Ian requires an extra shot with the carbine because he mistakes the front sight protector for the sight itself, causing him to miss. The carbine is still faster than the 1911.

M-1 Carbine vs. 1911 pistol stage 2 results
Stage 2 Results

Stage 3

The Targets: One silhouette target and one smaller target at about 10 yards. One small falling plate at about 20 yards.

The Course of Fire: The shooter begins behind a small partition and must engage the first target from the right, then the second target from left side of that partition. Those targets require two hits each. The shooter may move up to the line of the first two targets to engage the last target, which is smaller, but this is not required. The last target must be hit once.

M-1 Carbine vs. 1911 pistol stage 3
Stage 3

1911 Results: 8 seconds; 19 points. Score: 11

M-1 Carbine Results: 8 seconds; 19 points. Score: 11

The stage is a tie in terms of numbers, but Ian gets confused with the carbine and goes to the wrong side of the partition on the second shot, requiring more movement and at least an additional second. He also has to fire an extra shot. “That says something for the carbine,” he says, “You don’t have to be as careful.”

M-1 Carbine vs. 1911 pistol stage 3 results
Stage 3 Results.

Stage 4

The Targets: A plate rack of five targets. Only the two outside plates can be seen from the start point thanks to barrels stacked up in the line of sight.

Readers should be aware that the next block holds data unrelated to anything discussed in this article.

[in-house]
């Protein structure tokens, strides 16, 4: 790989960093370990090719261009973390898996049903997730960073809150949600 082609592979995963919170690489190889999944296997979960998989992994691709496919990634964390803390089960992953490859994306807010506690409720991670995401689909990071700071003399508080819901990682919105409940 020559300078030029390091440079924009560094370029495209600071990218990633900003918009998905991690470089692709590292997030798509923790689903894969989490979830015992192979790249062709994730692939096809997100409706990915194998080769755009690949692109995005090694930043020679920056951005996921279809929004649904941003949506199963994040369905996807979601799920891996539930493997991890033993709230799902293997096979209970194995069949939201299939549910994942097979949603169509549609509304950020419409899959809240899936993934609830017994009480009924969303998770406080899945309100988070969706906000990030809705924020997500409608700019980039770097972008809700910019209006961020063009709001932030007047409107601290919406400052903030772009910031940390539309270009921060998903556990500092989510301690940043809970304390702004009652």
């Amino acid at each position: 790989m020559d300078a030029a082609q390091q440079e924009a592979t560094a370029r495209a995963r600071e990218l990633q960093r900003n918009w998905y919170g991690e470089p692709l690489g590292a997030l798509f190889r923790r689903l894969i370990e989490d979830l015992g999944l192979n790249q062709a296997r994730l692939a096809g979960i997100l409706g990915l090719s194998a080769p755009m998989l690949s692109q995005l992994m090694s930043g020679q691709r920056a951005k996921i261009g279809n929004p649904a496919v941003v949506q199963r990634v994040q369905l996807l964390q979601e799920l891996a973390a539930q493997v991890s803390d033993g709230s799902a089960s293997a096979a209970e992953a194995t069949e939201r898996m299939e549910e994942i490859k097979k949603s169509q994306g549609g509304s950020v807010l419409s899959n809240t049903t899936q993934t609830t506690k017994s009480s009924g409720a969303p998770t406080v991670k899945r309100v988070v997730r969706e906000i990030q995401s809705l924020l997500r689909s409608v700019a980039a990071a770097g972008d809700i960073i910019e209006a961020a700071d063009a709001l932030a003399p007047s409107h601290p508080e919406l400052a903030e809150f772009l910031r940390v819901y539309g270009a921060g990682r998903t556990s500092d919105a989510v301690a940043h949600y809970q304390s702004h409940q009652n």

The Course of Fire: The shooter can hit the two outer plates from the start point but is required to retreat at an angle to acquire and engage the inner three targets. This stage simulates distance and Ian expects the carbine to separate itself from the 1911 here.

stage 4
Stage 4

1911 Results: 15 seconds; 35 points. Score: 20

M-1 Carbine Results: 8 seconds; 35 points. Score: 27

Ian requires seven rounds from the 1911 to complete this stage, while he only needs five for the carbine, which really isn’t a surprise, given that rifles are generally easier to score hits with at distance. Ian needs almost twice as much time with the 1911 because shooting a pistol at distance requires more careful aiming, despite the fact that he’s a skilled shooter.

stage 4 results
Stage 4 Results.


“That is,” Ian says, “I think, a pretty good demonstration of the purpose of the M-1 carbine. This was not meant to be a battle rifle. This wasn’t intended to replace the M-1 Garand. This was intended to be something you could use more effectively with less training than a 1911 pistol. I think it does that really well.”

 final results
Final Results

And yes, we all know the carbine’s reputation for being weak. But it must also be noted that a .45 doesn’t do a damn thing if you can’t hit your target. Better a .30 carbine round hitting an enemy soldier than a .45 slug flying past him. That’s what the carbine was for.

Does this change, or maybe confirm, your opinion of the M-1 carbine? Did you have an opinion at all? Hit us up in the comments. Happy shooting, y’all.

William "Bucky" Lawson is a self-described "typical Appalachian-American gun enthusiast". He is a military historian specializing in World War II and has written a few things, as he says, "here and there". A featured contributor for Strategy & Tactics, he likes dogs, range time, and a good cigar - preferably with an Old Fashioned that has an extra orange slice.